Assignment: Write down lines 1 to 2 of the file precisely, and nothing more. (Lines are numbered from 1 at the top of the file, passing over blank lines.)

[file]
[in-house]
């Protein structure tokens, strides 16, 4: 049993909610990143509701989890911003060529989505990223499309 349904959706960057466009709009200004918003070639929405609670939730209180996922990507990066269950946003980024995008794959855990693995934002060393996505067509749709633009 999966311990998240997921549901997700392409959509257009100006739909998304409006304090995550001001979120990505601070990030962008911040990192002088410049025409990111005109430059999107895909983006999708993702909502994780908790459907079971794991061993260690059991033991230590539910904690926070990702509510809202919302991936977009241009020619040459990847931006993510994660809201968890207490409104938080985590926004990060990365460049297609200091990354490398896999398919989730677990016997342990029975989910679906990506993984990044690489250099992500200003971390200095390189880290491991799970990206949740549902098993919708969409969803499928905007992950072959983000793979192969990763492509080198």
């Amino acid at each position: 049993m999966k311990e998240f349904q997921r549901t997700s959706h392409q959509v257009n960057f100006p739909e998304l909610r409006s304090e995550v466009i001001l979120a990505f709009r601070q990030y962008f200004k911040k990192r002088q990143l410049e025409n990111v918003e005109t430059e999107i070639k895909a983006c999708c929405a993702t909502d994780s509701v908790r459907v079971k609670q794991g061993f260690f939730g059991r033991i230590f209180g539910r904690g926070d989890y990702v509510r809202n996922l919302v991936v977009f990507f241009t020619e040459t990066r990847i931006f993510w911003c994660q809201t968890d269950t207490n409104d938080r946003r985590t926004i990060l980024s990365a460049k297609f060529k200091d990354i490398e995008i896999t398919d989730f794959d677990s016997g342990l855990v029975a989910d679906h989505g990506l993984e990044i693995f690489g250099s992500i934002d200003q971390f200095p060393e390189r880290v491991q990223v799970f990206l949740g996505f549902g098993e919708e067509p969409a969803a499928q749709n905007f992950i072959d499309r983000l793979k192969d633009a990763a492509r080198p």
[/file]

[in-house]
């Protein structure tokens, strides 16, 4: 049993909610990143509701989890911003060529989505990223499309 349904959706960057466009709009200004918003070639929405609670939730209180996922990507990066269950946003980024995008794959855990693995934002060393996505067509749709633009 999966311990998240997921549901997700392409959509257009100006739909998304409006304090995550001001979120990505601070990030962008911040990192002088410049025409990111005109430059999107895909983006999708993702909502994780908790459907079971794991061993260690059991033991230590539910904690926070990702509510809202919302991936977009241009020619040459990847931006993510994660809201968890207490409104938080985590926004990060990365460049297609200091990354490398896999398919989730677990016997342990029975989910679906990506993984990044690489250099992500200003971390200095390189880290491991799970990206949740549902098993919708969409969803499928905007992950072959983000793979192969990763492509080198």